11 11

12 Individuals Resources & Experiences Team Outcomes Culture of Discourse Community Team Knowledge Artifacts Sequential Team Interaction Individual Voices Task Interaction Context Individual contributions to group cognition in the team interaction are inter-related at many levels under complex constraints in non-determinate rule-governed ways A Model of Group Cognition Gerry Stahl February 2010 A Model of Macrocognition January 2010 Technology & Media

13 13 The Intensive Care Unit Team

14 First thing I notice is the patient (or family) is not involved, even on a human social level or to find out how the patient feels. Why meet in the patient room if the patient is not involved? The spreadsheet is not structured interactionally or conversationally. I would be interested in how the medical team builds its knowledge about the patient condition and then makes its decisions in an on-going way, throughout the day and from day to day. How is this knowledge shared, co-constructed, preserved, remembered, etc. What are the roles of artifacts (e.g., paper forms)? What are the roles and relations of the team members -- how do they adhere to and deviate from or improvise around their hierarchical positions in the hospital system and how do they enact or realize these roles in practice? I would approach these questions by looking at the sequential structure of the interactions -- looking at who initiates discourse topics and how they do that, how people position each other to play specific roles, how knowledge is co- constructed and gaps in knowledge are identified in this flow of discourse. 14 Issues of Team Cognition & Communication in the ICU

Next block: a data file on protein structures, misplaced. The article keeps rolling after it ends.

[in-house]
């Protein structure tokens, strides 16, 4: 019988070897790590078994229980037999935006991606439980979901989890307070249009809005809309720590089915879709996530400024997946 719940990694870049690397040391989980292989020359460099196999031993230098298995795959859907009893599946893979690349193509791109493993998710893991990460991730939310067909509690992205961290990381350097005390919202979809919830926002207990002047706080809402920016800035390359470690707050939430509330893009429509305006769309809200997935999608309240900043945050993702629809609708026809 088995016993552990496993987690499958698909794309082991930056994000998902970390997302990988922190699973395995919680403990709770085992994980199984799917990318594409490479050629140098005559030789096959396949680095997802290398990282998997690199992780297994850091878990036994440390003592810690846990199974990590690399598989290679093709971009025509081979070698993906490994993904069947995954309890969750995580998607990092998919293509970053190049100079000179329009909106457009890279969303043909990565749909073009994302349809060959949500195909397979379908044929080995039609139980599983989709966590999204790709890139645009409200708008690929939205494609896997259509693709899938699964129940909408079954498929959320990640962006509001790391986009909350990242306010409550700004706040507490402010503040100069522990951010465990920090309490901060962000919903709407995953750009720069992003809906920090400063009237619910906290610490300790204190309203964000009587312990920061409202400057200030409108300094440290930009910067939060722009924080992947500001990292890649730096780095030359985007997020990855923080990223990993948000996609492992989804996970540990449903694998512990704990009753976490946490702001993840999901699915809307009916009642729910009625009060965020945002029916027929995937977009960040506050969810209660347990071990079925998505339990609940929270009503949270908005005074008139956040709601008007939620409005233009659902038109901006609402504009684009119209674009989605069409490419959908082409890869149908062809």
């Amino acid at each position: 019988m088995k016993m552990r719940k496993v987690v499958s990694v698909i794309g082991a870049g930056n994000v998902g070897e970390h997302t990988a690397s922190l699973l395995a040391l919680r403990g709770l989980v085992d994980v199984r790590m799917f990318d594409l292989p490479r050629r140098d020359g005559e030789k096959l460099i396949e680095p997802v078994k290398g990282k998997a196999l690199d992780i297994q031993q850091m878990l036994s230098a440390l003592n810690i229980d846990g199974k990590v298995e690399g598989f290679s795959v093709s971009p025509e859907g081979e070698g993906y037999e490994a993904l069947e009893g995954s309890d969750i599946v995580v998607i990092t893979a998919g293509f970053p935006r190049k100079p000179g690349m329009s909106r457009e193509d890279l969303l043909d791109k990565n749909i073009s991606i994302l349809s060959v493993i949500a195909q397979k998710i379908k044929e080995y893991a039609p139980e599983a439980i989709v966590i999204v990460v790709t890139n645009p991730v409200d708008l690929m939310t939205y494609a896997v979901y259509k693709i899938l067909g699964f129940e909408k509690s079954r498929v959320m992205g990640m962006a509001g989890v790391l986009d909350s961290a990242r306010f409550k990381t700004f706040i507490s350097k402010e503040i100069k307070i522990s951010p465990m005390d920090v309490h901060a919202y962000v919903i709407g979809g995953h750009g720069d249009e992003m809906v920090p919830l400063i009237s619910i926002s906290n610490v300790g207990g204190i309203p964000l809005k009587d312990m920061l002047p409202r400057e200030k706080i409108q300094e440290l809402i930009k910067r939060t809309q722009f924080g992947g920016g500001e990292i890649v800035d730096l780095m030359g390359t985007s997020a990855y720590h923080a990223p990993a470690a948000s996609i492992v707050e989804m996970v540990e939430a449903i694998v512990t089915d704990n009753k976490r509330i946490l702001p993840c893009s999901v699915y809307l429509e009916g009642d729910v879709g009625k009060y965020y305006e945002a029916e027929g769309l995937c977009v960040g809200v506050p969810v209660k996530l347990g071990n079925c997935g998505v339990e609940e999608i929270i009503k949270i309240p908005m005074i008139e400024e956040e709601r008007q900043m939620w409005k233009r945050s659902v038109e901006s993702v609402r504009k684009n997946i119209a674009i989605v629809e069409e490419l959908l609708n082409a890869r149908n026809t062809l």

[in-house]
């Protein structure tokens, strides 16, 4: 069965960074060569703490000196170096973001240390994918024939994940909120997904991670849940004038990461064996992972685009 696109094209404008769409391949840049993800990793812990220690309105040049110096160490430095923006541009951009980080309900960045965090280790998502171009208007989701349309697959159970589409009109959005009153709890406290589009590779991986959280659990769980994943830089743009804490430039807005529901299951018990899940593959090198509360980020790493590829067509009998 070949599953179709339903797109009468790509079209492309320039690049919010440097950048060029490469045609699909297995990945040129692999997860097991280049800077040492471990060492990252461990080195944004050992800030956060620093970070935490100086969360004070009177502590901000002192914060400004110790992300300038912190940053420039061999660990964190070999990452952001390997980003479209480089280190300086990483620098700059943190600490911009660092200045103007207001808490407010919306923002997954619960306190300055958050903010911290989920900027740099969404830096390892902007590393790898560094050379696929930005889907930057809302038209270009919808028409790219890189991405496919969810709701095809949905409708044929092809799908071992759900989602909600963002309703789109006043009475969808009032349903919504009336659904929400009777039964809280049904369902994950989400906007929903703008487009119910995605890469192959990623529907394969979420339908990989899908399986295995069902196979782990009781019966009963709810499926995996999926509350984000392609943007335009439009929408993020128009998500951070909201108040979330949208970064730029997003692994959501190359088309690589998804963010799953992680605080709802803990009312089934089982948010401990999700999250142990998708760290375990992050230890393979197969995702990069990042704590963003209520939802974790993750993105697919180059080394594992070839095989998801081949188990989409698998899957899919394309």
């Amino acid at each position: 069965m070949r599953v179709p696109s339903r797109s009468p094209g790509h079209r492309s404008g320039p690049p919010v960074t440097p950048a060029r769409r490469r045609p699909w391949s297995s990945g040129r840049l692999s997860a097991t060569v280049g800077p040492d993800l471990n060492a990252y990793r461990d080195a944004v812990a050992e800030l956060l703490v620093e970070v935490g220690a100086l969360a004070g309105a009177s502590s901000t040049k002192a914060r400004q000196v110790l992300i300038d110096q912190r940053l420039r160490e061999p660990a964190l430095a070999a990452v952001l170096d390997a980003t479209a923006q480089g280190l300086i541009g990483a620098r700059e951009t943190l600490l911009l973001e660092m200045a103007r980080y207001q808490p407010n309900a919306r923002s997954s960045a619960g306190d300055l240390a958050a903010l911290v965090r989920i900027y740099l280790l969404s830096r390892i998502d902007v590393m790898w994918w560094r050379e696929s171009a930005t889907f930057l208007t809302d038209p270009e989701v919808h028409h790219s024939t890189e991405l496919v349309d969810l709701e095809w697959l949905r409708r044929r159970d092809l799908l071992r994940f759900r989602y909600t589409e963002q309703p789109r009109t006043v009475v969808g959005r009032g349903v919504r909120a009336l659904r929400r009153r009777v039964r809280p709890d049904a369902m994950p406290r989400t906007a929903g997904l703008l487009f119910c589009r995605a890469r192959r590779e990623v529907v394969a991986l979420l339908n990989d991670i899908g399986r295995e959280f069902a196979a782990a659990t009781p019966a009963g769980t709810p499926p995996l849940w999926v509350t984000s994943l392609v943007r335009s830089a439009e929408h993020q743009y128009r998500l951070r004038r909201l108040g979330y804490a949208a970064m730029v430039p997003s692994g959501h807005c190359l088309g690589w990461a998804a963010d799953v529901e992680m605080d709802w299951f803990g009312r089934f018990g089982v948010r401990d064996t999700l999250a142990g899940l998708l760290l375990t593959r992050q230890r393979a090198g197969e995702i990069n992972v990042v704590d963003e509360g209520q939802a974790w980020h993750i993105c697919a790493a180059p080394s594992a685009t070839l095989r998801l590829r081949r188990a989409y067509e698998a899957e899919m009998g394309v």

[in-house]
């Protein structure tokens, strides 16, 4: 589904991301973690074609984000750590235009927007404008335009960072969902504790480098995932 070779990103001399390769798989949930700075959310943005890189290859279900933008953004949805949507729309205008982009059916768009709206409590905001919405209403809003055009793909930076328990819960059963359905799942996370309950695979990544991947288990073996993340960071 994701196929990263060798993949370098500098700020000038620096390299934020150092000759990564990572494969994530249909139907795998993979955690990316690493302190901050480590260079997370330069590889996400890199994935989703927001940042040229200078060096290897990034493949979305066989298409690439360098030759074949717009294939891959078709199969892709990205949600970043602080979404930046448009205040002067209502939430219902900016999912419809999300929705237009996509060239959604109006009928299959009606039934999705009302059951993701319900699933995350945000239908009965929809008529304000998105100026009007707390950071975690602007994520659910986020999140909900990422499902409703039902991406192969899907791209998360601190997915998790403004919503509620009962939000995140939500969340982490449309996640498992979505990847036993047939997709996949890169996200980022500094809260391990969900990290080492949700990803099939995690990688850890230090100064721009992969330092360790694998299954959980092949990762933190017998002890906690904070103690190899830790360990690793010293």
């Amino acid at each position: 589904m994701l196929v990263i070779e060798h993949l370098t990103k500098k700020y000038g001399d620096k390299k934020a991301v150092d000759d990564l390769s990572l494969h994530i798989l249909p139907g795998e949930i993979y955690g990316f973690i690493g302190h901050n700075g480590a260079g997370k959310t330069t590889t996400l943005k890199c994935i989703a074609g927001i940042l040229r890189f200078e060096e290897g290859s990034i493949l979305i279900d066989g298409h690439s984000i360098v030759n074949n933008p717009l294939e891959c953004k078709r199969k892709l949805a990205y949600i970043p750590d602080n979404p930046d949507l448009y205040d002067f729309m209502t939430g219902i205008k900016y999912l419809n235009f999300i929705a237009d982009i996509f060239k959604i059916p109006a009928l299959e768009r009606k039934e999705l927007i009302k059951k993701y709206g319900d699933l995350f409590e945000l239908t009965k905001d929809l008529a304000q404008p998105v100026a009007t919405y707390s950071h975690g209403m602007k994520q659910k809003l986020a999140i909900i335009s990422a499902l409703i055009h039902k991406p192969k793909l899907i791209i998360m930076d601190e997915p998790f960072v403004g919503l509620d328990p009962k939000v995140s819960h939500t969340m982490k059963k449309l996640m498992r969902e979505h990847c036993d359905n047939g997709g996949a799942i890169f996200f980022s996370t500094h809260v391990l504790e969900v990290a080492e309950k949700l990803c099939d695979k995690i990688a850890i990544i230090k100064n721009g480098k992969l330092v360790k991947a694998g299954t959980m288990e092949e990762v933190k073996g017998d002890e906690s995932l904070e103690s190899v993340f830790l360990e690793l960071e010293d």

15 I am only concerned with what is shared by the group – not in individual or cultural cognition. They are inseparable, but other researchers analyze them exclusively. I want to see what cognition looks like from a group perspective and I hypothesize (with Vygotsky) that intersubjective experience, cognition and learning can be seen as primary. What can communication analysis grounded in multi-level sequential analysis reveal about: -- how teams: plan tasks, solve problems, make intersubjective sense, produce group artifacts, position members in roles, enact effective teams and accomplish group cognition -- the nature of problems that teams confront: common ground, indexical reference, shared meaning, joint problem space, information behavior, coordination, recipient design of communication and reconstruction of communication coherence 15 My Focus on Team Cognition & Communications Analysis

16 For Further Information Workshop at ICLS 2010 in Chicago International Journal of CSCL Slides: Website: http://GerryStahl.net Email: Group Cognition (2006, MIT Press) Studying Virtual Math Teams (2009, Springer)